2. Vivek says:

    Nikki Haley put ‘white’ down as there is usually no option for people from Indian subcontinent on census forms. Asian usually means oriental. I have had two speeding tickets and in both instances the Policeman wrote down my race as ‘white. If you go search criminal registry, most North Indians are classified as ‘white’ or other. Considering most North Indians are classified as Caucasians, writing ‘white’ is perfectly understandable. It would be another thing if South Carolina census had a people from indian sub continent category and Nikki put down ‘white.’ In this case the author is being lazy and twisting facts to suit her narrative.

  3. BC says:

    This article is a bit strange…in attempting to advance a progressive racial dialogue, I feel that it almost regresses the discussion. The notion that an ethnic group must “claim” a fellow ethnic member is a disconcerting one. It advances an idea that racists often use to defend their ideals—that members of an ethnic or racial group are responsible for their fellow group members. This reminds me of Rupert Murdoch’s tweets a while ago, on how all Muslims have to answer for the behavior of a few.

    Racial boundaries and expressions of identity can be extremely fluid, and obviously comprise far more than simply one’s ethnicity. Reducing this to an ethnic dimension seems misguided and ironically backwards. I agree that the pressures and motivations of Indian-Americans and other “ethnic” Americans to present themselves as white is a topic that requires deeper exploring, but this isn’t the way to do it. The framing of this in terms of the South Carolina shootings seems, at least as it’s presented here, a bit disconnected and insensitive.

    This is an interesting post, and I’d be really interested to hear your thoughts on my response, whether you think I’m coming at this from a wrong place, etc. Thank you for writing this thought-provoking piece.

  4. DC says:

    I agree with the sentiment that framing this argument in terms of “ethnicity” is possibly not the most apt description of the process that Sasha wishes to describe, but I think her point still stands if we change the terms around a little. I think if she referred to a racialization of South Asians as being the cause of this internalized anti-blackness it will clear up the confusion between attributing an ethnicity to certain inherent givens stemming from that identity to one about adopting a certain frame of reference based on how someone else has racialized you through a method of visualization (i.e. as a person who is raced, you don’t understand that you are raced yourself until someone else points it out to you, usually based on visual standards associated with said race).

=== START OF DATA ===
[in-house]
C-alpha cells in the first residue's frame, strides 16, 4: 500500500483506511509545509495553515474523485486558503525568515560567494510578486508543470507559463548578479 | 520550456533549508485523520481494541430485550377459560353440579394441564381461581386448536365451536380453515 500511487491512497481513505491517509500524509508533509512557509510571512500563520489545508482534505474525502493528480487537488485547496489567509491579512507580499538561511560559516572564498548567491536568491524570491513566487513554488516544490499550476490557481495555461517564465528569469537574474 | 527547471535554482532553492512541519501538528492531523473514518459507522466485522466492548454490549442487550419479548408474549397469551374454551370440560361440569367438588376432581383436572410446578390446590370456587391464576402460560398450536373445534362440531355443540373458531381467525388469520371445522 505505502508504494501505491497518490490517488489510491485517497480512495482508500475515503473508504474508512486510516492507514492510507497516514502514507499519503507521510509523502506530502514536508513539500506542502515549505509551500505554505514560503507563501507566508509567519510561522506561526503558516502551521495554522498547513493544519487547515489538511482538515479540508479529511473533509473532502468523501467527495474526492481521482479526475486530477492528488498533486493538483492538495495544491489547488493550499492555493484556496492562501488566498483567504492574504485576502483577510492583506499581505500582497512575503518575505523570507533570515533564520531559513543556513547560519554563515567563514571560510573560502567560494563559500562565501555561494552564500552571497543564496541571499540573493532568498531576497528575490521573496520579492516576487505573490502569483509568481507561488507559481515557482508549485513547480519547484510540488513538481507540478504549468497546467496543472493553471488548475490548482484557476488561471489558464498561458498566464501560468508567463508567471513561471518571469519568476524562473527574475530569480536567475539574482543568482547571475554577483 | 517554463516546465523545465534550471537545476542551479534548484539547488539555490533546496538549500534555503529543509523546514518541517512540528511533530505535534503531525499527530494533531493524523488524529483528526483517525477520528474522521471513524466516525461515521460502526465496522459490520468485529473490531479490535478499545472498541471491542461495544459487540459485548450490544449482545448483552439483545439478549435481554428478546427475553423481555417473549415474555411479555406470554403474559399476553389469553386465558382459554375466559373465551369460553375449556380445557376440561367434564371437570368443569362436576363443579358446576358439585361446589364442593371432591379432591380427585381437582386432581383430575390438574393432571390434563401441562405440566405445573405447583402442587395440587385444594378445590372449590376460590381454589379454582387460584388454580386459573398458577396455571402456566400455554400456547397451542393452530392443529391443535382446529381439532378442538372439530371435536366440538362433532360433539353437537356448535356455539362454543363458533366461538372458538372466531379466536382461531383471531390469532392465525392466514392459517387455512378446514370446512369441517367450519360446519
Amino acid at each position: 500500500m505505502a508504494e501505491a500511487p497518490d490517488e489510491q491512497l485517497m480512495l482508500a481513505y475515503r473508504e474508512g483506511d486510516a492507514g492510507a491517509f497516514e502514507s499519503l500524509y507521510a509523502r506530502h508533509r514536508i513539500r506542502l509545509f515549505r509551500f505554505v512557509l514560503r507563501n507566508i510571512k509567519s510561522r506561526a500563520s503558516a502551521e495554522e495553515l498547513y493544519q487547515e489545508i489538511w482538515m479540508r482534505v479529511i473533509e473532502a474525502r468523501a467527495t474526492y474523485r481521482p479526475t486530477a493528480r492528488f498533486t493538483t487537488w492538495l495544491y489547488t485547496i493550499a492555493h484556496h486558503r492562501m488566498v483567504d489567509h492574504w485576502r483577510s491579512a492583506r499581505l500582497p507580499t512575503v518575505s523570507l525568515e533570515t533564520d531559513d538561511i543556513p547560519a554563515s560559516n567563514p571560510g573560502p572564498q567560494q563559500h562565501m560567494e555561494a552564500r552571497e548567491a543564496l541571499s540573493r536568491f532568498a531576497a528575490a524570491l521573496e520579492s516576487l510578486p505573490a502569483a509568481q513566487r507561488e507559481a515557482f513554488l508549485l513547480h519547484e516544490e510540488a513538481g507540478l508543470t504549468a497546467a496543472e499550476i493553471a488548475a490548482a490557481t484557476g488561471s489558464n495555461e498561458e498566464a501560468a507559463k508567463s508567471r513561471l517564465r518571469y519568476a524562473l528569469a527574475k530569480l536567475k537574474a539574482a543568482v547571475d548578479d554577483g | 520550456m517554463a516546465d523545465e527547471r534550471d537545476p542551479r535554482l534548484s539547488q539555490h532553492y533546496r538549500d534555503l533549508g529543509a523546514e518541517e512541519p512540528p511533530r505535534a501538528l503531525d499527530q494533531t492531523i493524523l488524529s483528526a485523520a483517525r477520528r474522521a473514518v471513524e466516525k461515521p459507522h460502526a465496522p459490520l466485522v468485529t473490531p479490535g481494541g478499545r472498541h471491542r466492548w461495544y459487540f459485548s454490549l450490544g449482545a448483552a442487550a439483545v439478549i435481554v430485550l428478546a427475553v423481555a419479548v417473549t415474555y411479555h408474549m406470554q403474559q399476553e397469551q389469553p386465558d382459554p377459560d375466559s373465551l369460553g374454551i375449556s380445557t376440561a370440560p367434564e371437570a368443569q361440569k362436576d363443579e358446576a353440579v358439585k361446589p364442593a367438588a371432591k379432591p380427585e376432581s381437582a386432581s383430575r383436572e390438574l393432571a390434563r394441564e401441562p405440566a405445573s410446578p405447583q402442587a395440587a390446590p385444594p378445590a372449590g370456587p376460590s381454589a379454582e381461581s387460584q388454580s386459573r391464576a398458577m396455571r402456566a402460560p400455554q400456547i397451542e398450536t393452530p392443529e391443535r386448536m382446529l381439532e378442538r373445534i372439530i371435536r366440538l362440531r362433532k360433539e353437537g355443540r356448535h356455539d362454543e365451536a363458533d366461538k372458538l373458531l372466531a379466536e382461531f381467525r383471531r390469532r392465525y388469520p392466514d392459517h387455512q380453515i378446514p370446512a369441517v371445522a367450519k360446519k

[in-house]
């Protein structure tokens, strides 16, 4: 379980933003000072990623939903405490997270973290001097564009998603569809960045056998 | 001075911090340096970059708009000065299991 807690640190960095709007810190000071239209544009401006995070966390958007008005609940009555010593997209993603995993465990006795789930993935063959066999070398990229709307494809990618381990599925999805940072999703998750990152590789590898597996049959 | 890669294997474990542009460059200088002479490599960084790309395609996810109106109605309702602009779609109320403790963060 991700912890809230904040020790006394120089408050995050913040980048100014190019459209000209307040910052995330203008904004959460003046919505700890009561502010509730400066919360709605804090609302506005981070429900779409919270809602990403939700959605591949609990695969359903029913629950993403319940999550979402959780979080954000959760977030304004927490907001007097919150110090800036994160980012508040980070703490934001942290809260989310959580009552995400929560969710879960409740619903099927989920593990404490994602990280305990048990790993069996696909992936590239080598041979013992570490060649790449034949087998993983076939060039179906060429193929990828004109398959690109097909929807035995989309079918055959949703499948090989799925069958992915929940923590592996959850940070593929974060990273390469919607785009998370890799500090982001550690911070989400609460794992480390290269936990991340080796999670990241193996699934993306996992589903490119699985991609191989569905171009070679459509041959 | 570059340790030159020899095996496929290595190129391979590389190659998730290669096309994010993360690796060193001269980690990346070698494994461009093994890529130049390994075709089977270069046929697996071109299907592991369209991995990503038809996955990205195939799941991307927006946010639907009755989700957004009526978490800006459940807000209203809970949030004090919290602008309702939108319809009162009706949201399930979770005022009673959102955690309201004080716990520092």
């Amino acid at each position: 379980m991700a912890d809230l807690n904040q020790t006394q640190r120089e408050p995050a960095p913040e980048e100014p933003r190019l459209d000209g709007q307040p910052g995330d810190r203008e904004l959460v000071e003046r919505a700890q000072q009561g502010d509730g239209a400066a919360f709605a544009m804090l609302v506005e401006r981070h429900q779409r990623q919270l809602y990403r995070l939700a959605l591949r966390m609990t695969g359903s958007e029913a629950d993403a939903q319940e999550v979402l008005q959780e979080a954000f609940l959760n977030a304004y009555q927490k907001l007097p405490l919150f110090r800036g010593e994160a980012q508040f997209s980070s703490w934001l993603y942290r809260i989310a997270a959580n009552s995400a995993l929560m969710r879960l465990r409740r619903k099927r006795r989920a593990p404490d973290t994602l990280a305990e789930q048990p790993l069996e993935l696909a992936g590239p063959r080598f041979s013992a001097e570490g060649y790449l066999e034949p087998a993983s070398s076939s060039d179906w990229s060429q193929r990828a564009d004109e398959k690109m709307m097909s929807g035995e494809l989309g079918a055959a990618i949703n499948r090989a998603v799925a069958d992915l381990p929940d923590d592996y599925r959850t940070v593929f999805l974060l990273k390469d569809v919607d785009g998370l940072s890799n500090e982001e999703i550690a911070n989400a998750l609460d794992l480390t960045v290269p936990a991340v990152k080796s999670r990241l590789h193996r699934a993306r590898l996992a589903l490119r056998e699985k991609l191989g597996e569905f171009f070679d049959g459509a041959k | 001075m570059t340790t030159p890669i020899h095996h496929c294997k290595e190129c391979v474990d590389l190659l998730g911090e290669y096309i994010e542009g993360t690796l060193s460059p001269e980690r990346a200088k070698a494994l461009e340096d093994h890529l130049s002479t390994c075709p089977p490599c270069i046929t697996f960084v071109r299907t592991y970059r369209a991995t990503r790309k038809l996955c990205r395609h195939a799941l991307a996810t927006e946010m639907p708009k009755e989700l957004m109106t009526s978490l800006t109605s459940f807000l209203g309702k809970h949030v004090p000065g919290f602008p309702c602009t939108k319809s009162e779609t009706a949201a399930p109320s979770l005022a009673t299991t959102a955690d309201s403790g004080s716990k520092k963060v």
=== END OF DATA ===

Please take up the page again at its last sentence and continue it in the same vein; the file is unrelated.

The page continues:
The most important point that I glean from the essay is the way in which it points to the difficulty in describing and eradicating the often invisible way in which internalizations play out. In “claiming” Nikki Haley, Sasha doesn’t ask us to take responsibility for this one figure, but take responsibility for the fact that sentiments that Nikki Haley produces could also be present in ourselves. Further, the point to be made is the fact that understanding that the actions and thoughts of Nikki Haley are wrong doesn’t automatically mean we are able to rid ourselves of these same sentiments in our own actions. What Sasha in the end urges us to do is to actively observe our position and work with intention to act differently to eradicate these unconscious way in which these internalizations play out.

  5. Olivia Augustine says:

    I also put white on my voter registration form. I immigrated from Kerala,India to McAllen,Texas. I have Bobby Jindhal’s skin color. But most Indians are Caucasian. Remember just because you are Caucasian doesn’t mean you have to be lily white.

  6. Vi says:

    Thank you for this. Reading the comments reminds me how difficult it is to speak to other South Asian folx about our complicity in white supremacy and our nuanced position in the racial schema of the United States. It’s often so difficult and so isolating to fight that fight within the community, and I’m so grateful for pieces like this that remind me that we’re not in it alone.

  7. Terry Washington says:

    The question is does:Governor Nikki Haley represent the best interests of Asian Americans or is she the Asian American equivalent of an “Uncle Tom”( what Hispanics would call a “Tio Taco” or the Irish a “shoneen”)?